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'Simoncelli, we will miss you so much'

Last updated on: October 24, 2011 16:21 IST

'Simoncelli, we will miss you so much'

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Italian MotoGP rider Marco Simoncelli died after a horrific crash at the Malaysian Grand Prix in Sepang on Sunday, completing a harrowing week for motorsport after British IndyCar driver Dan Wheldon lost his life last weekend.

Simoncelli, 24, crashed on the second lap and was hit by the bikes of Colin Edwards and Valentino Rossi as he slid across the track on his Honda.

His helmet was knocked off in the incident and the season's penultimate race was stopped immediately with a red flag and then cancelled.

Yamaha's Edwards also came off his bike but escaped serious injury, while Rossi was able to coax his Ducati back to the pits.

Simoncelli lay stricken on the track before being taken to the circuit's medical centre where he was pronounced dead.

"Everybody involved in MotoGP extends its deepest condolences to Marco's family, friends and team at this tragic loss," MotoGP said in a statement.


Image: Marco Simoncelli
Photographs: Reuters
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'Whenever the helmet comes off that's not a good sign'

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Casey Stoner, who won his second MotoGP title at his home Australian Grand Prix last week, said: "As soon as I saw the footage it just makes you sick inside.

"Whenever the helmet comes off that's not a good sign."

Medical director Michele Macchiagodena said Simoncelli was already unconscious when medics reached him.

"He was hit by other riders, he suffered a very serious trauma to the head, to the neck and the chest," he said. "In the ambulance there was a cardiac arrest."

Macchiagodena added: "(Edwards) had a dislocation of the shoulder and with anaesthesia the shoulder now is in the correct position. He is fine."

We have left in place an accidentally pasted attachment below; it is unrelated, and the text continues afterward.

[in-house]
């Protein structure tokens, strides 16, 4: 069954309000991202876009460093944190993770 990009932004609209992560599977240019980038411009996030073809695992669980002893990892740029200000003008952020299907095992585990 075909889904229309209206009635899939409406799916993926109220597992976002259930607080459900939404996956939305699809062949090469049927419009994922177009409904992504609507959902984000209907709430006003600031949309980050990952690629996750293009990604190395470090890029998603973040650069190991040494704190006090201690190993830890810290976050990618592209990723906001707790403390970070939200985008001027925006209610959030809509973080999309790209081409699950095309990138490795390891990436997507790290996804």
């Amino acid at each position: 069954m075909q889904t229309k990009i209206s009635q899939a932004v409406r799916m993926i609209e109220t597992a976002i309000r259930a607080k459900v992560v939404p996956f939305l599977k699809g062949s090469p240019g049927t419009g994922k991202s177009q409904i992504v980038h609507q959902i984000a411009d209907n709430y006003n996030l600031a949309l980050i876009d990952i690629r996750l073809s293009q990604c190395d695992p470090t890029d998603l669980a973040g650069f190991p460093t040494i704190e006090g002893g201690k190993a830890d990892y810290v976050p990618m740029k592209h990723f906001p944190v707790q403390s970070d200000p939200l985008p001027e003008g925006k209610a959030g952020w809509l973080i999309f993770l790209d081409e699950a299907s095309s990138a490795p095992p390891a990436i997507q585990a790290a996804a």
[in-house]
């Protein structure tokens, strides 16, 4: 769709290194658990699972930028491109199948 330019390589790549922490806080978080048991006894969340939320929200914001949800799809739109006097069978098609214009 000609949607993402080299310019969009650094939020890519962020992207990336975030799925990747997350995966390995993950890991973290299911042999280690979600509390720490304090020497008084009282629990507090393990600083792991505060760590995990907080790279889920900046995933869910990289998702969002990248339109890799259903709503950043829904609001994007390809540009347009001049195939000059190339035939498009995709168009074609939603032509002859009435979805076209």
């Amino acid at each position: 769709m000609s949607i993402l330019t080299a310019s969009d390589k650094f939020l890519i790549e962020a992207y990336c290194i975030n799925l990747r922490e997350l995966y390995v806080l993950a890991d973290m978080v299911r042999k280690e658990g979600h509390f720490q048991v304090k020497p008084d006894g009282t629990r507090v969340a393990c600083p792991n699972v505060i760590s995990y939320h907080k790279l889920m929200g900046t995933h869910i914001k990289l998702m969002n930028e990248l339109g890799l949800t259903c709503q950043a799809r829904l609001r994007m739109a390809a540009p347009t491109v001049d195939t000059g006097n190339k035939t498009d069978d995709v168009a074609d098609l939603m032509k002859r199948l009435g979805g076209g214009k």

Image: Yamaha's Colin Edwards listens to his crew as he leaves the medical centre after a crash with Honda MotoGP rider Marco Simoncelli
Photographs: Reuters
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Daijiro Kato was killed in 2003 Japanese GP

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Simoncelli's death is the first in the sport's premier class since another Honda rider, Daijiro Kato, was killed at the 2003 Japanese Grand Prix.

Kato's fellow Japanese Shoya Tomizawa also died in a similar crash to Simoncelli in Moto2, the class below MotoGP, last year.

Simoncelli, known for his shaggy afro haircut and fun-loving personality, began in the 125cc class in 2002 before moving up to the 250cc class in 2006.

He won the 250cc world title in 2008.


Image: Daijiro Kato
Photographs: Reuters
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Implicit danger

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MotoGP bosses and riders have been working hard to improve safety following Tomizawa's death at the San Marino Grand Prix in September 2010.

However, they have acknowledged there is little more they can do given the implicit danger in motorcycling, especially when riders are hit by other bikes.

All Italian sports events on Sunday will observe a minute's silence in memory of Simoncelli, the Italian Olympic Committee said in a statement.

Simoncelli was a big fan of soccer club AC Milan, who released a statement offering their condolences and wore black armbands in their win over Lecce.

Last season's MotoGP world champion Jorge Lorenzo suffered a serious injury last weekend which could have cost him a finger, further underlining the danger of the sport.

"On a day like this I don't know what to say," said the Spaniard. "Marco, rest in peace."


Image: A picture showing the italian MotoGP rider Marco Simoncelli is seen on a giant screen before the Italian Serie A soccer match in Rome
Photographs: Reuters
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'It is a really horrible day for all of us'

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Nicky Hayden, the 2006 champion who rides for Italian team Ducati, was heartbroken. "It is a really horrible day for all of us," the American said. "I saw Marco fall.

"Leaving the corner he lost the back end and probably he didn't manage to regain his balance on the bike. I feel really bad. On the track we are all brothers."

Wheldon died at the Las Vegas Motor Speedway last Sunday after being involved in a 15-car crash.

Drivers questioned the wisdom of running the IndyCar finale on a very fast, high-banked oval which had not staged an event in the series for 11 years.

Others criticised the 34-strong field sprinkled with part-time drivers.


Image: Nicky Hayden
Photographs: Reuters
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